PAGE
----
Computational Fluid Dynamics modelling in fish pass design

To coincide with World Fish Migration Day on 24 October 2020, our fisheries specialist David Mould has been looking at the use of Computational Fluid Dynamics (CFD) modelling in fish pass design.

Fish pass design usually has to balance the ecological requirements with constraints of other users, particularly when the weir requiring passage has a functional use. For example a gauging weir or for abstraction upstream.

Whilst the design of a new fish pass can often be based on standardised methods, for example the Larinier fish pass design, each installation site will have its own specificities that must be accounted for.

Computational Fluid Dynamics (CFD) modelling provides a cost-effective alternative to physical modelling which can provide designers with access to all the hydraulic parameters required to make performance assessments and design improvements in consideration of multiple competing design criteria. The visualisations are also accessible and easily understood by non-specialists.

Here we look at three studies in which CFD has been used in our fish passage improvement projects:

Modelling scour risk and channel morphology change following weir removal in a high risk location.

Our client owns a weir under a bridge and would like to remove it to reduce maintenance costs, and improve fish passage and sediment connectivity. Therefore we needed to look at the potential impact of weir removal on stability at a bridge. CFD modelling was used after an initial modelling study which showed a significant increase in shear stress under the bridge. The CFD model was set up with a mobile bed, related to observed sediment size, to allow the model to scour and deposit as appropriate.

The plots below show net sediment height change through the simulation:

  • Red = Deposition
  • Blue = Scour.

The simulations showed significant undermining of abutments in a 2-year flood event, and greater scour during a 100-year return period event. CDF modelling image: 2 year and 100 year return periods - scour

The results showed that without significant mitigation, removing the weir will lead to scour of the bridge foundations and sediment release downstream, at even moderate flood events.

Thermal Plume modelling

Our client wanted to locate a warm water discharge downstream of a recently constructed fish pass. There was concern that the discharge could spread across the river to form a thermal barrier and reduce the attraction efficiency of the pass. Traditional thermal modelling techniques average across the whole section, and so are not suitable for understanding the spatial extent of any plume.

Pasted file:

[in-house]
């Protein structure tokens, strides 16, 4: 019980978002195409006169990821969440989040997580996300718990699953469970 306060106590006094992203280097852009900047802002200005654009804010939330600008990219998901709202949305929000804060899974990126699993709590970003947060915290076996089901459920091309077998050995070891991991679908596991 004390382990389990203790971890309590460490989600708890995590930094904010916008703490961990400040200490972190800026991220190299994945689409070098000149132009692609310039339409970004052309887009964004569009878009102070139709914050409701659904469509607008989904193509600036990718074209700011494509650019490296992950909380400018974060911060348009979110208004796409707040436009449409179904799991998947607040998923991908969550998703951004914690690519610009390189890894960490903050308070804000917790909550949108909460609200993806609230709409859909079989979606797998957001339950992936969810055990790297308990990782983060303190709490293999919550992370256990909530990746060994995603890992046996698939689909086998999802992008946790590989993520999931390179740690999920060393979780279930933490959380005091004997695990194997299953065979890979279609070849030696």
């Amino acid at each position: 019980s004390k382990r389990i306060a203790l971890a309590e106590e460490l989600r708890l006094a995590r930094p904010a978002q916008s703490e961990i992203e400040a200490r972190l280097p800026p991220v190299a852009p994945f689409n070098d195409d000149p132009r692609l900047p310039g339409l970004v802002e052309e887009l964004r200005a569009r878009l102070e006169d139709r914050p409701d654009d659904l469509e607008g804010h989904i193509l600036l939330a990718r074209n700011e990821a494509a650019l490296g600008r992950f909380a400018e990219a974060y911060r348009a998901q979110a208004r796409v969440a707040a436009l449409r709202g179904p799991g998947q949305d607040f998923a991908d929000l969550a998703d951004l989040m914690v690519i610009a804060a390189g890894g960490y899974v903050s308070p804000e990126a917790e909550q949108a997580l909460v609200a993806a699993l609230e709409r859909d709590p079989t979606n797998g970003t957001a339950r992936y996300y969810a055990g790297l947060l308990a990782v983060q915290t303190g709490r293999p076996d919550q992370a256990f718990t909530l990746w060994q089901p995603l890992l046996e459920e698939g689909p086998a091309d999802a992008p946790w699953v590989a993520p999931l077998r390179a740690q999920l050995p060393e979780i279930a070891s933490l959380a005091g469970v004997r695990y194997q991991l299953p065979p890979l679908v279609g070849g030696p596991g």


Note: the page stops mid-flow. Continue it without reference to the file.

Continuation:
3D CFD modelling was used as it has excellent representation of mixing, and allows fully spatial modelling of any plume. Using collected topographic survey data, we made an idealised representation of the river.

The model was set up for the worst case: low river flow, full thermal discharge. Results showed that the area of higher temperatures is confined to the left hand bank. Temperatures return to river temp around 40m downstream of discharge. This is likely to have a minimal impact on the attraction efficiency of the pass.

Thermal modelling image

Changes to sediment and leaf deposition as a result of fish pass installation

Our client was concerned that locating a fish pass downstream of a pumping station would increase the amount of sand and leaves deposited in front of the screen. A CFD model was set up, which includes the pumps abstracting and sand and leaves seeded in the water column. The location of leaves is represented by the green dots and sand by the red dots.

Firstly the model was run for the existing situation to give a baseline. A range of flows and abstraction scenarios were modelled but only one is presented here for clarity. The graph shows the cumulative number of sand and leaf particles reaching the screen.Abstraction model and graph pre-change

We then ran the model with the fish pass in place, combined with a variety of mitigation measures. The preferred solution was to re-profile the river bank between the pass and the pumping station. It showed a reduction in the amount of and silt reaching the screens. This enabled works on the fish pass to proceed.Abstraction model and graph, post-change

Want to know more?

Email David Mould for more information about our work on fish pass design, computational fluid dynamic modelling and any of these projects.

You can also find out more on our Fisheries webpage.



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